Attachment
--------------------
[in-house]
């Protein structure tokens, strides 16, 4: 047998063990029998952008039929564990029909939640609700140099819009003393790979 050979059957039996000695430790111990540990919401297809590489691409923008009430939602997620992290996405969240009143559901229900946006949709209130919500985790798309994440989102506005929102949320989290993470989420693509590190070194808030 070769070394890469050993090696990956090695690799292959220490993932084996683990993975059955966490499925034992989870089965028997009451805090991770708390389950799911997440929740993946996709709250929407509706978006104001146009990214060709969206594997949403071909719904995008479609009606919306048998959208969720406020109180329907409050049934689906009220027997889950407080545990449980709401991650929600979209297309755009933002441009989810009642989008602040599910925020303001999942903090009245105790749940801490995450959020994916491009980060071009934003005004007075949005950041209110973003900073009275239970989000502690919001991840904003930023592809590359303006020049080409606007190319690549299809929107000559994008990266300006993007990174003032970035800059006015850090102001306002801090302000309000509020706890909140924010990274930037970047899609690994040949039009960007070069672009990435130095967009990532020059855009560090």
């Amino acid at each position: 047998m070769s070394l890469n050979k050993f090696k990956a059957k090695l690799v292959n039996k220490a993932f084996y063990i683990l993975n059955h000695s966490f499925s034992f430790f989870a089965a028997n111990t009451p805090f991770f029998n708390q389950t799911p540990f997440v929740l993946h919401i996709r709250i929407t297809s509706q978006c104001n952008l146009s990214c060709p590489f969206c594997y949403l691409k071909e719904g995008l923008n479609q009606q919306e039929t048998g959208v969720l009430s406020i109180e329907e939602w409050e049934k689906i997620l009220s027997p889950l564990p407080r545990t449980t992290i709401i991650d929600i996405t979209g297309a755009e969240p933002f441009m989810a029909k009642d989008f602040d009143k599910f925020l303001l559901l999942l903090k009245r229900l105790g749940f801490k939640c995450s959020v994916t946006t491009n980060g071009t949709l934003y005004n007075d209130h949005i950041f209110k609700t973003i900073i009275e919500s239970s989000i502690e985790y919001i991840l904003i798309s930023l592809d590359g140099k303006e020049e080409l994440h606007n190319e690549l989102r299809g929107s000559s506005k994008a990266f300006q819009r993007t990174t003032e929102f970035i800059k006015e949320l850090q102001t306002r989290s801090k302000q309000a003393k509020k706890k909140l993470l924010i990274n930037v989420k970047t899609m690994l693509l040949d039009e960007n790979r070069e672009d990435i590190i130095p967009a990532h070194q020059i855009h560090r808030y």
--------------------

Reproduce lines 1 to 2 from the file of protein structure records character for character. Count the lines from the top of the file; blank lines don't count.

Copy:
[in-house]
């Protein structure tokens, strides 16, 4: 047998063990029998952008039929564990029909939640609700140099819009003393790979 050979059957039996000695430790111990540990919401297809590489691409923008009430939602997620992290996405969240009143559901229900946006949709209130919500985790798309994440989102506005929102949320989290993470989420693509590190070194808030 070769070394890469050993090696990956090695690799292959220490993932084996683990993975059955966490499925034992989870089965028997009451805090991770708390389950799911997440929740993946996709709250929407509706978006104001146009990214060709969206594997949403071909719904995008479609009606919306048998959208969720406020109180329907409050049934689906009220027997889950407080545990449980709401991650929600979209297309755009933002441009989810009642989008602040599910925020303001999942903090009245105790749940801490995450959020994916491009980060071009934003005004007075949005950041209110973003900073009275239970989000502690919001991840904003930023592809590359303006020049080409606007190319690549299809929107000559994008990266300006993007990174003032970035800059006015850090102001306002801090302000309000509020706890909140924010990274930037970047899609690994040949039009960007070069672009990435130095967009990532020059855009560090």